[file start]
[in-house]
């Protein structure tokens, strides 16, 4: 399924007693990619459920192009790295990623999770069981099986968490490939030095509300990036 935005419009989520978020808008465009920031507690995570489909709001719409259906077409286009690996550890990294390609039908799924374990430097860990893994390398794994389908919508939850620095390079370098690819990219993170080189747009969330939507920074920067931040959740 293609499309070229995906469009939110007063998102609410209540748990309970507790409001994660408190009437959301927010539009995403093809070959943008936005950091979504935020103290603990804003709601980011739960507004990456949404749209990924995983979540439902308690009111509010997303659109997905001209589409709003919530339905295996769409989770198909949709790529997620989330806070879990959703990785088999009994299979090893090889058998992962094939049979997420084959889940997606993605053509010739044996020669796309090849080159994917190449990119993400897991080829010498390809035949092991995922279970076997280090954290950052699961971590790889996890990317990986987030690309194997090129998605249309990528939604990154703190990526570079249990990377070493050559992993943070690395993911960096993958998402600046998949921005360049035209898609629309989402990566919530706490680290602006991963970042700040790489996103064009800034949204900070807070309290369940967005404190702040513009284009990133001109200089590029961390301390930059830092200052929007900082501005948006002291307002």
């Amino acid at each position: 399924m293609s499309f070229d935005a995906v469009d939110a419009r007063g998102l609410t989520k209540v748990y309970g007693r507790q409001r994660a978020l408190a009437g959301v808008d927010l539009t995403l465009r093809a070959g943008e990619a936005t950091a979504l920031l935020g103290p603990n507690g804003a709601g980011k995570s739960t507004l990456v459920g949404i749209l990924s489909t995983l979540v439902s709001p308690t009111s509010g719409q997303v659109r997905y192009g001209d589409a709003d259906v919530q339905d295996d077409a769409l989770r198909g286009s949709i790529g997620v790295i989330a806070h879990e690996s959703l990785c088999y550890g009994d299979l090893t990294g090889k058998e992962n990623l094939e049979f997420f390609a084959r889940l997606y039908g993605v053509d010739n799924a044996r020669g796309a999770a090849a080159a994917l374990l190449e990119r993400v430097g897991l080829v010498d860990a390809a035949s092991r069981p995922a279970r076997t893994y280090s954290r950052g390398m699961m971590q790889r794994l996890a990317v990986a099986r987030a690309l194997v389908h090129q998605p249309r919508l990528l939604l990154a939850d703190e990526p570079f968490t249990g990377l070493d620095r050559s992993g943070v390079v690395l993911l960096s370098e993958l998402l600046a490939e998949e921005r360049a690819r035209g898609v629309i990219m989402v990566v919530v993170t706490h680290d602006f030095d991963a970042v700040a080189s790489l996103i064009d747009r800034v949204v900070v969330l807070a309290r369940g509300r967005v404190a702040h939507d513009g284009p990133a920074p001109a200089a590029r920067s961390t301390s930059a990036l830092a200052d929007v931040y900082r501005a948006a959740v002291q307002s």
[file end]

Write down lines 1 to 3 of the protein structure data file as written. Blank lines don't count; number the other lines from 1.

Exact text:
[in-house]
């Protein structure tokens, strides 16, 4: 399924007693990619459920192009790295990623999770069981099986968490490939030095509300990036 935005419009989520978020808008465009920031507690995570489909709001719409259906077409286009690996550890990294390609039908799924374990430097860990893994390398794994389908919508939850620095390079370098690819990219993170080189747009969330939507920074920067931040959740 293609499309070229995906469009939110007063998102609410209540748990309970507790409001994660408190009437959301927010539009995403093809070959943008936005950091979504935020103290603990804003709601980011739960507004990456949404749209990924995983979540439902308690009111509010997303659109997905001209589409709003919530339905295996769409989770198909949709790529997620989330806070879990959703990785088999009994299979090893090889058998992962094939049979997420084959889940997606993605053509010739044996020669796309090849080159994917190449990119993400897991080829010498390809035949092991995922279970076997280090954290950052699961971590790889996890990317990986987030690309194997090129998605249309990528939604990154703190990526570079249990990377070493050559992993943070690395993911960096993958998402600046998949921005360049035209898609629309989402990566919530706490680290602006991963970042700040790489996103064009800034949204900070807070309290369940967005404190702040513009284009990133001109200089590029961390301390930059830092200052929007900082501005948006002291307002």
């Amino acid at each position: 399924m293609s499309f070229d935005a995906v469009d939110a419009r007063g998102l609410t989520k209540v748990y309970g007693r507790q409001r994660a978020l408190a009437g959301v808008d927010l539009t995403l465009r093809a070959g943008e990619a936005t950091a979504l920031l935020g103290p603990n507690g804003a709601g980011k995570s739960t507004l990456v459920g949404i749209l990924s489909t995983l979540v439902s709001p308690t009111s509010g719409q997303v659109r997905y192009g001209d589409a709003d259906v919530q339905d295996d077409a769409l989770r198909g286009s949709i790529g997620v790295i989330a806070h879990e690996s959703l990785c088999y550890g009994d299979l090893t990294g090889k058998e992962n990623l094939e049979f997420f390609a084959r889940l997606y039908g993605v053509d010739n799924a044996r020669g796309a999770a090849a080159a994917l374990l190449e990119r993400v430097g897991l080829v010498d860990a390809a035949s092991r069981p995922a279970r076997t893994y280090s954290r950052g390398m699961m971590q790889r794994l996890a990317v990986a099986r987030a690309l194997v389908h090129q998605p249309r919508l990528l939604l990154a939850d703190e990526p570079f968490t249990g990377l070493d620095r050559s992993g943070v390079v690395l993911l960096s370098e993958l998402l600046a490939e998949e921005r360049a690819r035209g898609v629309i990219m989402v990566v919530v993170t706490h680290d602006f030095d991963a970042v700040a080189s790489l996103i064009d747009r800034v949204v900070v969330l807070a309290r369940g509300r967005v404190a702040h939507d513009g284009p990133a920074p001109a200089a590029r920067s961390t301390s930059a990036l830092a200052d929007v931040y900082r501005a948006a959740v002291q307002s």